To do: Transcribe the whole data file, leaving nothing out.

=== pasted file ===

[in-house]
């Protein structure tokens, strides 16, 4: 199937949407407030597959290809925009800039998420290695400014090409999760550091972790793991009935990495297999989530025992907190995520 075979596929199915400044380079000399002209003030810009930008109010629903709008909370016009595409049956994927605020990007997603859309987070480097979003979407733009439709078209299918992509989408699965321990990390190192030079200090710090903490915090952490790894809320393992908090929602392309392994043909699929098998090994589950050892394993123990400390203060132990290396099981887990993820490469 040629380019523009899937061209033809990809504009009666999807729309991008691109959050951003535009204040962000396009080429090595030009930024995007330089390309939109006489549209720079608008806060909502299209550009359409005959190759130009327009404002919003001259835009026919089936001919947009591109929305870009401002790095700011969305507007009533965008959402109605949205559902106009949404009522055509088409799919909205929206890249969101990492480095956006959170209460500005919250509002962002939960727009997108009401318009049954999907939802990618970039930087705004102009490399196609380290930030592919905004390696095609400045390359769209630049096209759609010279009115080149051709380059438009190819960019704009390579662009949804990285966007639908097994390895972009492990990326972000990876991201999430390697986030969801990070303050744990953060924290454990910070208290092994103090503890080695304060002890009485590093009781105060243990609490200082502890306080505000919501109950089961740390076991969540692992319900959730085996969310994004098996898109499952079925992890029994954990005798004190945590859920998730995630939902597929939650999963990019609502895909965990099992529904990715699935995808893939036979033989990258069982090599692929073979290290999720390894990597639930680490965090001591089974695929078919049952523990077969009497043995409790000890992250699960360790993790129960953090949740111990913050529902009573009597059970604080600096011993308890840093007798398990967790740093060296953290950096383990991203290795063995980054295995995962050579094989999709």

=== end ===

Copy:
[in-house]
């Protein structure tokens, strides 16, 4: 199937949407407030597959290809925009800039998420290695400014090409999760550091972790793991009935990495297999989530025992907190995520 075979596929199915400044380079000399002209003030810009930008109010629903709008909370016009595409049956994927605020990007997603859309987070480097979003979407733009439709078209299918992509989408699965321990990390190192030079200090710090903490915090952490790894809320393992908090929602392309392994043909699929098998090994589950050892394993123990400390203060132990290396099981887990993820490469 040629380019523009899937061209033809990809504009009666999807729309991008691109959050951003535009204040962000396009080429090595030009930024995007330089390309939109006489549209720079608008806060909502299209550009359409005959190759130009327009404002919003001259835009026919089936001919947009591109929305870009401002790095700011969305507007009533965008959402109605949205559902106009949404009522055509088409799919909205929206890249969101990492480095956006959170209460500005919250509002962002939960727009997108009401318009049954999907939802990618970039930087705004102009490399196609380290930030592919905004390696095609400045390359769209630049096209759609010279009115080149051709380059438009190819960019704009390579662009949804990285966007639908097994390895972009492990990326972000990876991201999430390697986030969801990070303050744990953060924290454990910070208290092994103090503890080695304060002890009485590093009781105060243990609490200082502890306080505000919501109950089961740390076991969540692992319900959730085996969310994004098996898109499952079925992890029994954990005798004190945590859920998730995630939902597929939650999963990019609502895909965990099992529904990715699935995808893939036979033989990258069982090599692929073979290290999720390894990597639930680490965090001591089974695929078919049952523990077969009497043995409790000890992250699960360790993790129960953090949740111990913050529902009573009597059970604080600096011993308890840093007798398990967790740093060296953290950096383990991203290795063995980054295995995962050579094989999709």